The continuing saga of the butter dish, part 2 or something
As you can see, I found the best butter keeper ever, but I’m still in the midst of a search for a good, pretty butter server. This is harder than it sounds, since living on the West Coast I have short, fat sticks of butter, and most butter dishes are designed for long, thin sticks of butter (East-Coast style).
For special occasions, I am set with this lovely thing:
This is the butter dish from the Mikasa French Countryside pattern. It retails for $56 (gack! *gasp, choke, cough, passes out onto the floor*), but I found one in brand new condition on Ebay for $10 (YAY!). It’s beautiful, and it brilliantly holds both sizes of butter stick. To wit:
That’s my short, fat stick of butter, and the lid fits over it fine. And it’s plenty long enough for East-Coast style butter sticks.
However, since this is my ‘nice’ butter dish, I am reluctant to keep the butter in there permanently, especially at room temperature, where it really needs to be for easy spreading. I had a very unpleasant experience with a butter dish from Ebay in my Pfaltzgraff pattern. In addition to being shaped for long, thin sticks of butter (not their fault), it was saturated with the smell of rancid dairy. Blech. It was worth $7 to learn that letting butter go rancid will DESTROY the container it was in.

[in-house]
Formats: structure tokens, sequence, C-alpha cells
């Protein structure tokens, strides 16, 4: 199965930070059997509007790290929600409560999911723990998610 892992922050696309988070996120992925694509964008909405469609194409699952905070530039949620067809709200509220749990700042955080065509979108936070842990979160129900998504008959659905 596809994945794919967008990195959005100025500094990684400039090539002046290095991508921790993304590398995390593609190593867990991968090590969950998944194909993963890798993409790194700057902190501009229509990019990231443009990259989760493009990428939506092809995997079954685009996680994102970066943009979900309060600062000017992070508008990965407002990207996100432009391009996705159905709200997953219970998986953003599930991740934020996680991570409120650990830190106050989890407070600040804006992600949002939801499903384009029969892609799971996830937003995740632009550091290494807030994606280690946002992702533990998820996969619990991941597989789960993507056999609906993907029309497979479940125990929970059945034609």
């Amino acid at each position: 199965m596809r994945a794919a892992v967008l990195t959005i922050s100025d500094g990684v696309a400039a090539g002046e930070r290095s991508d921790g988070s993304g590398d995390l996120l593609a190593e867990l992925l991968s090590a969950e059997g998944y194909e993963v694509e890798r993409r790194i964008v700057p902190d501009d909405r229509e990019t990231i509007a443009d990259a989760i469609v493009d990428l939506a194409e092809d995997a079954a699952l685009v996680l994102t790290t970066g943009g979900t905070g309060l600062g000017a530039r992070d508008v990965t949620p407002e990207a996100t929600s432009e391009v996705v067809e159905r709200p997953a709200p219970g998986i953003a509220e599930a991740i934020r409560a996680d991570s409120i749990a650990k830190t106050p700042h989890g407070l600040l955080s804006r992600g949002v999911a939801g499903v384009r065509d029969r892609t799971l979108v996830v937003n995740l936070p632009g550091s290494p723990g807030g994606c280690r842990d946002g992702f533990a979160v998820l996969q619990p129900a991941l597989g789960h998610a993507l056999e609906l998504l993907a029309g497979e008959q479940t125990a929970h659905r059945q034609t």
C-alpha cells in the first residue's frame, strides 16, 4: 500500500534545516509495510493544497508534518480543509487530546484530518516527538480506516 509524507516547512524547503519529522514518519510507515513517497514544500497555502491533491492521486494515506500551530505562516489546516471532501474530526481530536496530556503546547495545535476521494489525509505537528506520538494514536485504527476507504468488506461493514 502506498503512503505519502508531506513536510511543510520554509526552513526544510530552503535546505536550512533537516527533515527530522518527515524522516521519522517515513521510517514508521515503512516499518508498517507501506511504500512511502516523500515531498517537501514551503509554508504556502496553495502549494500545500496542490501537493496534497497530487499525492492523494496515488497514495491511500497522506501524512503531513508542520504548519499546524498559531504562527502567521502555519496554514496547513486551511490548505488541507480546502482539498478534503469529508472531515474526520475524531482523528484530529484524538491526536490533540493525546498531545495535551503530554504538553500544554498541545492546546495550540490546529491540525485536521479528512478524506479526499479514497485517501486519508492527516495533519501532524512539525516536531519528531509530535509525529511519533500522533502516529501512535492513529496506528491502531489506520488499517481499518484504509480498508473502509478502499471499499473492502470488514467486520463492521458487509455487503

I had briefly considered this adorable item from Anthropologie. It’s so cute, and I love the color, but it is actually shaped for HALF of a stick of long, thin butter. Some people complained that it was too short, but I thought about it, and it actually makes a lot of sense: how often do you serve butter and a whole stick gets used up? Would you not rather just set out half a stick and preserve the rest in the fridge for later? If I had butter that fit this, I would totally buy it. Unlike this other one, which not only requires you to cut the stick in half, but actually carve off some of the top before the lid will fit. I cannot figure out what they were thinking when they designed it.
My last option, which I have yet to purchase (still researching styles), is a butter bell. Sometimes called a French butter dish or butter crock, this device holds softened butter in a dome, which is inverted into a container filled with water. The water keeps the butter airtight and prevents it from going bad, but allows you to leave it on the counter so it stays soft. I really like the color of the Le Creuset Butter Crock in Marseille, but have read great reviews of the Norpro Stoneware Butter Crock, which is much less expensive than Le Creuset (what am I saying? there are HOUSES that are less expensive than Le Creuset. I kid; it’s supposed to be great quality stuff). And then there’s the ‘official’ Butter Bell Crock, which splits the price difference, and comes in all kinds of cute styles.
Hopefully I’ll get to try at least one of these butter crocks soon, and I will be able to move on in my life (and blog) to some non-butter-related topics. 🙂